Mama Deb (mamadeb) wrote,
Mama Deb

Siyyum Al Seder Mishnyot

Okay, I did more than survive, but ack!

I spent two days practicing the prayers - three paragraphs in Hebrew and Aramaic, one said three times. My Hebrew is awful, so the best I was hoping for was not too terribly painful.

I got to synagogue for mincha. My husband was leading the services, something he does on a regular basis, but they also gave him an aliyah, which means he said the blessing for the second third of the afternoon Torah blessing. No, he's not a Levi (well, he actually *might* be, but we can't be sure), but we didn't have any kohanim, who normally get the first one.

(Members of the priestly caste get the first aliyah; members of the tribe of Levi get the second. Adjustments are made if one or the other isn't around.)

And then we got ready for the suedat shlishit, the ritual third meal. And the ladies from my Saturday afternoon Torah class showed up. TEN of them. We were maybe expecting six.

If I hadn't been so nervous, I would have *cried*.

We sat down at the tables, and they set up an extra for the ladies and there was enough food (thank goodness) and after the songs, I got started. I was so nervous. I was shaking and I couldn't eat anything and it was so frightening.

And then I gave a quick and stuttering and somewhat forgetful summary of the seder, which was Kadoshim.

Kadoshim is the work that deals with the Temple service. I picked it largely because we had the books in the house. And it was *deadly*. I don't mind reading about sacrifices and such, but the details about what goes above the line and what goes below it, and which corner to sprinkle the blood and who gets what and...ack!

But, the details are important. I think if I had a computer model or a dollhouse or something so I could see what was going on, it would have made much more sense. Just like, in the extremely confusing last book, which is about *birds* (the sacrifice women bring upon having a child), I would have benefited by making charts and such. It's not the normal stuff that's confusing, though. It's the *mistakes*. If it all goes correctly, it's perfectly straightforward. If there are mistakes - the priest makes a mistake or the person makes a mistake or the animal runs away or hides or damges itself or it gets mixed up with other animals - then you have problems because you have vows and obligations to fulfill on the one hand, and consecrated animals on the other plus different procedures for different types of sacrifices and so all of these things must be addressed. Because, the fact of the matter is that priests and everyone else are *human* and make mistakes.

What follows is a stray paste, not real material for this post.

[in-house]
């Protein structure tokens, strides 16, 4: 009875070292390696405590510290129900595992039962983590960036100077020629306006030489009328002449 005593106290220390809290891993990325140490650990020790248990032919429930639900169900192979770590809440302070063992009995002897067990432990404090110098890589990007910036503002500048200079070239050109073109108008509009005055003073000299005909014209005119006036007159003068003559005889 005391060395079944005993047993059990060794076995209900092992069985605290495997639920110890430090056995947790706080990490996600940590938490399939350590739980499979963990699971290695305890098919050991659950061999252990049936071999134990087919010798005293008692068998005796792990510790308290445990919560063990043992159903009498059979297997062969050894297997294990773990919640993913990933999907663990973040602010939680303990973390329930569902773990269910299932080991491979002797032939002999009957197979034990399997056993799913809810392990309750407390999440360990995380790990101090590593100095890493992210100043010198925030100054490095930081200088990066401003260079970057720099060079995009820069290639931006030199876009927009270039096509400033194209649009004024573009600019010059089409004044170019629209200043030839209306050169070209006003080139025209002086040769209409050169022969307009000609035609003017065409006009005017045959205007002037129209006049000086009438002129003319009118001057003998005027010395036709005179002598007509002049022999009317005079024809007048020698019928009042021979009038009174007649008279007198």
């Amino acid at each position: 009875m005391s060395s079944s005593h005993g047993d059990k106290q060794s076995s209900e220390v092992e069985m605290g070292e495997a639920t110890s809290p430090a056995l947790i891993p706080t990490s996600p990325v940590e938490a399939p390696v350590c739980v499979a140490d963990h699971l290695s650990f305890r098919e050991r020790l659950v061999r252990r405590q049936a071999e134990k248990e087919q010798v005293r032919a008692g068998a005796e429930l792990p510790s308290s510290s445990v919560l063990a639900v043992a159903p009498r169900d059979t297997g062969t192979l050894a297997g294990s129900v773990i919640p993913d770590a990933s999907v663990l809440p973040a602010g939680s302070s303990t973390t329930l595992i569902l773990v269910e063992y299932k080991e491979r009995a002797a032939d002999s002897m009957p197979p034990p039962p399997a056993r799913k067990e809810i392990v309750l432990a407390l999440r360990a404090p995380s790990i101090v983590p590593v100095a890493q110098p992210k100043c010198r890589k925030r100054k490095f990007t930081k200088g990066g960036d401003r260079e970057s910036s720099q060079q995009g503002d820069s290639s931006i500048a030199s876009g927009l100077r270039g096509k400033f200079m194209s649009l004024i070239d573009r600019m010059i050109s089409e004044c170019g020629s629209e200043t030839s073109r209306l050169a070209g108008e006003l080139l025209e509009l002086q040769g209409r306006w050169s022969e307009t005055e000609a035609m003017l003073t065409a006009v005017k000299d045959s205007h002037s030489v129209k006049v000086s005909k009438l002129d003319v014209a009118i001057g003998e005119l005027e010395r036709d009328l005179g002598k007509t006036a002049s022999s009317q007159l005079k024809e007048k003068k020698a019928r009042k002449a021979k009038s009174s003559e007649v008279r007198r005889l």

Anyway, I gave my summary and read and explained the last mishnah (as best I could) and then said the final prayers in halting, stumbling Hebrew, although the better for practice. And then my husband said the kaddish and then my rabbi gave a talk about the nature of siyyum as regards women, because as a woman, I am not obligated to learn. This does NOT mean it's wrong for me to learn - women learning is a *VERY* good thing and should be celebrated, but obligation is obligation. And how he spoke to people and looked things up in books and decided that I should celebrate and say the prayers and it's just more appropriate for my husband to say the kaddish, which didn't bother me because that's another long and confusing prayer in Aramaic. Let him do it. :)

And that was that. I shook and sweated and shook, and it was far more difficult than any perek of mishnah. But I *did* it.

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